Posted: September 9, 2016
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To mark World Suicide Prevention Day on September 10th, GRH is asking loved ones and friends to reach out to help individuals showing warning signs of suicide risk.

“50 to 75 per cent of all people who attempt suicide tell someone about their intention,” said Patricia Patterson, a director in GRH’s mental health and addictions program. “If someone you know shows warning signs, the time to act is now.”

Warning signs are indicators of a more acute suicide risk. They include:

  • Talking about wanting to kill themselves, or saying they wish they were dead;
  • Looking for a way to kill themselves, such as hoarding medicine or buying a gun;
  • Talking about a specific suicide plan;
  • Feeling hopeless or having no reason to live;
  • Feeling trapped, desperate, or needing to escape from an intolerable situation;
  • Having the feeling of being a burden to others;
  • Feeling humiliated;
  • Having intense anxiety and/or panic attacks;
  • Losing interest in things, or losing the ability to experience pleasure;
  • Insomnia;
  • Becoming socially isolated and withdrawn from friends, family, and others;
  • Acting irritable or agitated; and/or
  • Showing rage, or talking about seeking revenge for being victimized or rejected, whether or not the situations the person describes seem real

Provided by Waterloo Region Suicide Prevention Council (link opens in a new tab)

Individuals who show such behaviors should be evaluated for possible suicide risk by a medical doctor or mental health professional.

Here are some ways you can provide support.

Ask questions

Begin by telling the suicidal person you are concerned about them. Tell them specifically what they have said or done that makes you feel concerned about suicide.

Don’t be afraid to ask whether the person is considering suicide, and whether they have a particular plan or method in mind. These questions will not push them toward suicide if they were not considering it.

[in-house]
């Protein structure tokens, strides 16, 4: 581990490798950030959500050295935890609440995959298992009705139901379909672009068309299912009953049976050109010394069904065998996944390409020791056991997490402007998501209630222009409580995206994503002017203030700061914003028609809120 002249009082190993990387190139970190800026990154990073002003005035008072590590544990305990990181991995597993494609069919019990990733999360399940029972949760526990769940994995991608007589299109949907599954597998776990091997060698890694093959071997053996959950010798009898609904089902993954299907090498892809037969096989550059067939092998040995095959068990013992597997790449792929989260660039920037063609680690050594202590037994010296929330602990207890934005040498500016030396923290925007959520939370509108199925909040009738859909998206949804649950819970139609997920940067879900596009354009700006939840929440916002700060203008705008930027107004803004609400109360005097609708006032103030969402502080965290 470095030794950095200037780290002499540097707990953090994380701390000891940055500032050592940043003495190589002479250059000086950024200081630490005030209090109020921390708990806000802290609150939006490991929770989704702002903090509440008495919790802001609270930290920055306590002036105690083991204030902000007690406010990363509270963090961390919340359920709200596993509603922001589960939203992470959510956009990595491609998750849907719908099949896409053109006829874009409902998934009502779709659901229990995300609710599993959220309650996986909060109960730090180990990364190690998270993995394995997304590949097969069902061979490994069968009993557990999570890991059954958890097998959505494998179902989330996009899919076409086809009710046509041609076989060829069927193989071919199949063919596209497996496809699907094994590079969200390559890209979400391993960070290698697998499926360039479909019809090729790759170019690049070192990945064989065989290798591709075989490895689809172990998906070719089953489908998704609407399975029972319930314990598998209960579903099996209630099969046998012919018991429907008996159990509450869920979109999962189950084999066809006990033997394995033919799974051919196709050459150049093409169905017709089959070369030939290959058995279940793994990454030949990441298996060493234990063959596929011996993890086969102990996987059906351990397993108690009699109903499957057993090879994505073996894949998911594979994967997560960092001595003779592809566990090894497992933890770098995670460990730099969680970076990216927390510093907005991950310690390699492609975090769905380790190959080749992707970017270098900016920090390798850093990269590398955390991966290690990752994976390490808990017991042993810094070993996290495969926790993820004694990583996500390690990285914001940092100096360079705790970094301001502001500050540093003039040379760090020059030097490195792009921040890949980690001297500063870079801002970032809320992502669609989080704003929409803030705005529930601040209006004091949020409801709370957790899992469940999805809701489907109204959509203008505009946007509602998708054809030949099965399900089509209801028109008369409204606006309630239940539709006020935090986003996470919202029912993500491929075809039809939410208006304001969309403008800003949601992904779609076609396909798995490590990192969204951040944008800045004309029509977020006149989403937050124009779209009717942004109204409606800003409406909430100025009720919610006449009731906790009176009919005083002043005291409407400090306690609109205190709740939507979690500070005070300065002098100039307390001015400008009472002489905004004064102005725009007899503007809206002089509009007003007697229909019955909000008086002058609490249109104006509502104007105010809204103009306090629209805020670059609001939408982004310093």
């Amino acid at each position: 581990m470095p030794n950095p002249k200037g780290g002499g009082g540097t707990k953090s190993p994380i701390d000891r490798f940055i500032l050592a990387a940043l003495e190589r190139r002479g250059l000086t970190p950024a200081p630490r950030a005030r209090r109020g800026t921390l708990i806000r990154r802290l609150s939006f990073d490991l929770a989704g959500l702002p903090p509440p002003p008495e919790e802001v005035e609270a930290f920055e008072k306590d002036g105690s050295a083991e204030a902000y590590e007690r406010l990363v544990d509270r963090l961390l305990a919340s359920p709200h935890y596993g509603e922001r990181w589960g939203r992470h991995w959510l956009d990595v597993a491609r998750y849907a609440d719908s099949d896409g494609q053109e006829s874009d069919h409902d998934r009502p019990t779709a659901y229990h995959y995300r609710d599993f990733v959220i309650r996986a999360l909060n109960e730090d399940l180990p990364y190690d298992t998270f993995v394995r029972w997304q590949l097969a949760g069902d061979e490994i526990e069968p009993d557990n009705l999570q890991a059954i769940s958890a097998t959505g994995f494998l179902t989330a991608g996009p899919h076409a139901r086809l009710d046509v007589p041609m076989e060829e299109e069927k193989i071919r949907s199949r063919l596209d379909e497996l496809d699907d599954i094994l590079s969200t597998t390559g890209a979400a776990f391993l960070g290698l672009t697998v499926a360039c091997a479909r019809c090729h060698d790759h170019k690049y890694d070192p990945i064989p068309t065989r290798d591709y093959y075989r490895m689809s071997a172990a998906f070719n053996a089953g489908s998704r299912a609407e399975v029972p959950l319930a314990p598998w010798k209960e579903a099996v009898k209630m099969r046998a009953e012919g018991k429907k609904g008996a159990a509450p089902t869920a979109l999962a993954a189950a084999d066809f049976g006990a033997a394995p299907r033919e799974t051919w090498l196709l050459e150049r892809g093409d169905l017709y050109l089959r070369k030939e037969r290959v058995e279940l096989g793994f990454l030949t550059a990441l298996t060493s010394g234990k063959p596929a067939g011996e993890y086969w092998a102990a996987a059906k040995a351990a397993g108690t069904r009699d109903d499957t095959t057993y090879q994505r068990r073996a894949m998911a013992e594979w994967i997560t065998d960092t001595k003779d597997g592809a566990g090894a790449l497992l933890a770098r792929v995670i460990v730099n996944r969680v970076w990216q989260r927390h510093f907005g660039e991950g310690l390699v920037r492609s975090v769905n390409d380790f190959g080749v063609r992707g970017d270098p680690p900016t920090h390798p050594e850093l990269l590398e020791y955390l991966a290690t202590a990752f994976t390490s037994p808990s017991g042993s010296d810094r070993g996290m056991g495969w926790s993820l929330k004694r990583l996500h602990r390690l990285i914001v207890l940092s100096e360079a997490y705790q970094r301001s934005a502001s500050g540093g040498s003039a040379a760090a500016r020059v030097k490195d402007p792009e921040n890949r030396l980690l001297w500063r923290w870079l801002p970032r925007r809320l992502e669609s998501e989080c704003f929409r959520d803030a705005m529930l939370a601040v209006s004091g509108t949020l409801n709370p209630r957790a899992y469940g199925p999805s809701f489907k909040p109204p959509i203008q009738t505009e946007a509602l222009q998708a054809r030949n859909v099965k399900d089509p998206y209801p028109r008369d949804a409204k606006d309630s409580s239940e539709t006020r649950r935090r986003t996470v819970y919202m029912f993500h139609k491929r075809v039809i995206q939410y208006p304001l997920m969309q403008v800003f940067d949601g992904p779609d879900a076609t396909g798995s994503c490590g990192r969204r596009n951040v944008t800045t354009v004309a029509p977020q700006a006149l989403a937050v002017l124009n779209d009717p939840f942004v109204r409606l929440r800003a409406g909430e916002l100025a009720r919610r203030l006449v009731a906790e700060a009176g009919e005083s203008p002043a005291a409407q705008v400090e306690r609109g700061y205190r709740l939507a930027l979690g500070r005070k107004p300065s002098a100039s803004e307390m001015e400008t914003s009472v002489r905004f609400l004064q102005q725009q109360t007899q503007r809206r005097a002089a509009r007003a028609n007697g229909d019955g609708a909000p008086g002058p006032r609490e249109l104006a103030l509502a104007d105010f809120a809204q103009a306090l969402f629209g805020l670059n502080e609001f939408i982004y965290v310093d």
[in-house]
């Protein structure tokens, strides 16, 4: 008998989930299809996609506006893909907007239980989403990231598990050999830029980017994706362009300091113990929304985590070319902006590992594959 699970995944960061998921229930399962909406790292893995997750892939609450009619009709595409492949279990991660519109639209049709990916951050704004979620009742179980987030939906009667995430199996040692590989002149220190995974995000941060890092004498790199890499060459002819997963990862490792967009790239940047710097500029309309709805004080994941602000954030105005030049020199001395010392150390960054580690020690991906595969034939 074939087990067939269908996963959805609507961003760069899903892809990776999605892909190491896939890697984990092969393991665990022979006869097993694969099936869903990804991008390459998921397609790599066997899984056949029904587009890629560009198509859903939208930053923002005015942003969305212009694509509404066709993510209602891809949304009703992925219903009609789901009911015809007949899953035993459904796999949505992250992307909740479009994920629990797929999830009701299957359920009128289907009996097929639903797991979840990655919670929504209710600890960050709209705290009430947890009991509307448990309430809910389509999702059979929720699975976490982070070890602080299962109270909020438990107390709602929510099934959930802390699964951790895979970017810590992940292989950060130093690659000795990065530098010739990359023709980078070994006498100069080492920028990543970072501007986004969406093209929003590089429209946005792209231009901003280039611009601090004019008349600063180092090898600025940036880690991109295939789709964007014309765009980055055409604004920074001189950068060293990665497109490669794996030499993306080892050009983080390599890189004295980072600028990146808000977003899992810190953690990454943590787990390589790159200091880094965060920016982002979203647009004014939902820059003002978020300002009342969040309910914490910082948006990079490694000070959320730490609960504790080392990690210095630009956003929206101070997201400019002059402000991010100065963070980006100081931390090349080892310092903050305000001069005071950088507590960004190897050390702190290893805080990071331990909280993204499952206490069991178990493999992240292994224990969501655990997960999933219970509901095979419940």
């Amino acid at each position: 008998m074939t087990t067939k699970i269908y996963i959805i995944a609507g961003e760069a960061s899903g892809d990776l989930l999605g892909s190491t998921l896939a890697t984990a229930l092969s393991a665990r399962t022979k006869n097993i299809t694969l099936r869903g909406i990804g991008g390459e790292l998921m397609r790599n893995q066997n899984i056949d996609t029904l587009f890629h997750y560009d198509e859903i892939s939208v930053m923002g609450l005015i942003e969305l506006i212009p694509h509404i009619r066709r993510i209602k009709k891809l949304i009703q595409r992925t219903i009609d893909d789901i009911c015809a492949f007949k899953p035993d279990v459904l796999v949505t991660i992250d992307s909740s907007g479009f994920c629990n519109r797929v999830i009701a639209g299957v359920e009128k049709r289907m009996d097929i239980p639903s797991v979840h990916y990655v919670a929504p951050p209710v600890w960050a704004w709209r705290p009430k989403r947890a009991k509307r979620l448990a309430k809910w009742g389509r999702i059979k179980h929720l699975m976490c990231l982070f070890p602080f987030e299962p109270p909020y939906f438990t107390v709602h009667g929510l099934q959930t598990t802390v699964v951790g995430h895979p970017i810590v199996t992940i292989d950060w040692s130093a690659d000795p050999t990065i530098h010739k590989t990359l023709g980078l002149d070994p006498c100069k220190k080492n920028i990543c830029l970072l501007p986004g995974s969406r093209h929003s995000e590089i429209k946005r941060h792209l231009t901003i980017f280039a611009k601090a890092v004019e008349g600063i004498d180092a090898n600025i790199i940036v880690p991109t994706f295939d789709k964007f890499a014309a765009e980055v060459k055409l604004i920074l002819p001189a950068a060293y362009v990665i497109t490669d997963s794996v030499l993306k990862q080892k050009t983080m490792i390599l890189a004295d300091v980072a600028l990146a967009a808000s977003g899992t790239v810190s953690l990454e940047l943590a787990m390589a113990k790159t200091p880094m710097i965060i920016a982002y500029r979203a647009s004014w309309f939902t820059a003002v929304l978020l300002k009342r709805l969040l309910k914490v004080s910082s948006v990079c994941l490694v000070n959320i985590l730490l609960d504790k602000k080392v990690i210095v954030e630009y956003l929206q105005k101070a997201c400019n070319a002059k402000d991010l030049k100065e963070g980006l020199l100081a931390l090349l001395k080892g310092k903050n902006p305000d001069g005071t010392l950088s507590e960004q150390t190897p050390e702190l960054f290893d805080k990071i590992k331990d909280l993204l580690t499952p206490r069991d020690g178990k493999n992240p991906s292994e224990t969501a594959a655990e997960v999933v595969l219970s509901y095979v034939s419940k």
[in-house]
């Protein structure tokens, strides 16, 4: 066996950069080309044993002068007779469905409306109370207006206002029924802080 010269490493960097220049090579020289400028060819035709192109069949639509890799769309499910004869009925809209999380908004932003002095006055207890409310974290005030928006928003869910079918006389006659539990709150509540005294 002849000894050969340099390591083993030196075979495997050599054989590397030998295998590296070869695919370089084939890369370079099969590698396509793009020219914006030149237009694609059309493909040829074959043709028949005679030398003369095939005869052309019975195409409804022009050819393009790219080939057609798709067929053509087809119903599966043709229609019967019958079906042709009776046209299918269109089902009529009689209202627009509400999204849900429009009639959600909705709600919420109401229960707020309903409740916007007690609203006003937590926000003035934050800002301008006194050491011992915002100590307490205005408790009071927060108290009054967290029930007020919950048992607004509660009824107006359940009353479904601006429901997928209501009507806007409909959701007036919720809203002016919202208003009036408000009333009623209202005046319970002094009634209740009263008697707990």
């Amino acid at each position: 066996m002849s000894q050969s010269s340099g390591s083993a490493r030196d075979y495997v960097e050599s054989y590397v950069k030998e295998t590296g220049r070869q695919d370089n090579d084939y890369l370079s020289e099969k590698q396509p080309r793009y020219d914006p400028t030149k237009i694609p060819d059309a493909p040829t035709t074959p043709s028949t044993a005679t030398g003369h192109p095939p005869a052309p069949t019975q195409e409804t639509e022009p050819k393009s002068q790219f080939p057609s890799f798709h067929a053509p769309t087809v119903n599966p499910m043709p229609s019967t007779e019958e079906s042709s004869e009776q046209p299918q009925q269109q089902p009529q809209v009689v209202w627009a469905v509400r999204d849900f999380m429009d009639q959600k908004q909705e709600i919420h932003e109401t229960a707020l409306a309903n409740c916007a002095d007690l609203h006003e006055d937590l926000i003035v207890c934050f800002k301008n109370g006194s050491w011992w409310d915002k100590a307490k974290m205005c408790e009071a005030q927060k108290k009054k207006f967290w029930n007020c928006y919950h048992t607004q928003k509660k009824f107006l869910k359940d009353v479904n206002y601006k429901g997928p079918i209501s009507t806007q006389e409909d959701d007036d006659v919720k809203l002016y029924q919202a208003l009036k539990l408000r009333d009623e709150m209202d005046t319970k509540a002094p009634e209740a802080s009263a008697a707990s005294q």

Ask if they are seeing a clinician or are taking medication so the treating person can be contacted. 

Encourage professional help

Actively encourage the person to see a physician or mental health professional immediately. People considering suicide often believe they cannot be helped. If you can, assist them to identify a professional and schedule an appointment. If they will let you, go to the appointment with them.

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Show support for the person

Do not try to argue someone out of suicide. Instead, let them know that you care, that they are not alone and that they can get help.

Avoid saying things like, “You have so much to live for,” or “Think about how this will hurt your family.” Instead, show concern and compassion by saying, “Things must really be awful for you to be feeling that way.”

Let them know you are there to listen. Encourage them to share what they are feeling. Let them know that people sometimes feel like there is no answer, but that treatment can help them to feel better. Tell them you will support them to find help.

Ask if they have a specific suicide plan. If they do, do not leave them alone, and take away any firearms, drugs, or objects they could use to hurt themselves.

If you’re worried about someone, take action:

If the person is threatening, talking about, or making specific plans for suicide, this is a crisis requiring immediate attention.

  1. Do not leave the person alone.
  2. Remove any firearms, drugs, or sharp objects that could be used for suicide from the area.
  3. Take the person to a walk-in clinic at a psychiatric hospital or a hospital emergency room.

If these options are not available, call 911 or Here 24/7 (opens in a new tab) at 1-844-437-3247 for assistance.

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